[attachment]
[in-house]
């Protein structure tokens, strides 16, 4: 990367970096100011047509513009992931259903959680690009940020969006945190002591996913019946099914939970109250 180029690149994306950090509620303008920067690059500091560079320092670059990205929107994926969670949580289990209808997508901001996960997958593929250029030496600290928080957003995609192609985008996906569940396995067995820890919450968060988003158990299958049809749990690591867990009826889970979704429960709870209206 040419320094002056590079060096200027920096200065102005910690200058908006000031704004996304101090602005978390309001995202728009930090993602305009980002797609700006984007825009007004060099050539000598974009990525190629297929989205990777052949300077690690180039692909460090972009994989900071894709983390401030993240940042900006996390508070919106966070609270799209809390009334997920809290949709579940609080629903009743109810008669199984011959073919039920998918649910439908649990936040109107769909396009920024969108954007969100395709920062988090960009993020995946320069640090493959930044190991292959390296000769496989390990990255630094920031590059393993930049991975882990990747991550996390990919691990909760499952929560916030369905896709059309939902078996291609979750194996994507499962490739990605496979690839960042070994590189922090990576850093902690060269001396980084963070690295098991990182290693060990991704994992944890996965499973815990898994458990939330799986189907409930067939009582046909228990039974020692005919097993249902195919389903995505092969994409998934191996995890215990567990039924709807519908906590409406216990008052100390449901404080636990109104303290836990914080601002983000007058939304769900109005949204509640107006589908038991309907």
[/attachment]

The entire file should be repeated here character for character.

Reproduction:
[in-house]
């Protein structure tokens, strides 16, 4: 990367970096100011047509513009992931259903959680690009940020969006945190002591996913019946099914939970109250 180029690149994306950090509620303008920067690059500091560079320092670059990205929107994926969670949580289990209808997508901001996960997958593929250029030496600290928080957003995609192609985008996906569940396995067995820890919450968060988003158990299958049809749990690591867990009826889970979704429960709870209206 040419320094002056590079060096200027920096200065102005910690200058908006000031704004996304101090602005978390309001995202728009930090993602305009980002797609700006984007825009007004060099050539000598974009990525190629297929989205990777052949300077690690180039692909460090972009994989900071894709983390401030993240940042900006996390508070919106966070609270799209809390009334997920809290949709579940609080629903009743109810008669199984011959073919039920998918649910439908649990936040109107769909396009920024969108954007969100395709920062988090960009993020995946320069640090493959930044190991292959390296000769496989390990990255630094920031590059393993930049991975882990990747991550996390990919691990909760499952929560916030369905896709059309939902078996291609979750194996994507499962490739990605496979690839960042070994590189922090990576850093902690060269001396980084963070690295098991990182290693060990991704994992944890996965499973815990898994458990939330799986189907409930067939009582046909228990039974020692005919097993249902195919389903995505092969994409998934191996995890215990567990039924709807519908906590409406216990008052100390449901404080636990109104303290836990914080601002983000007058939304769900109005949204509640107006589908038991309907």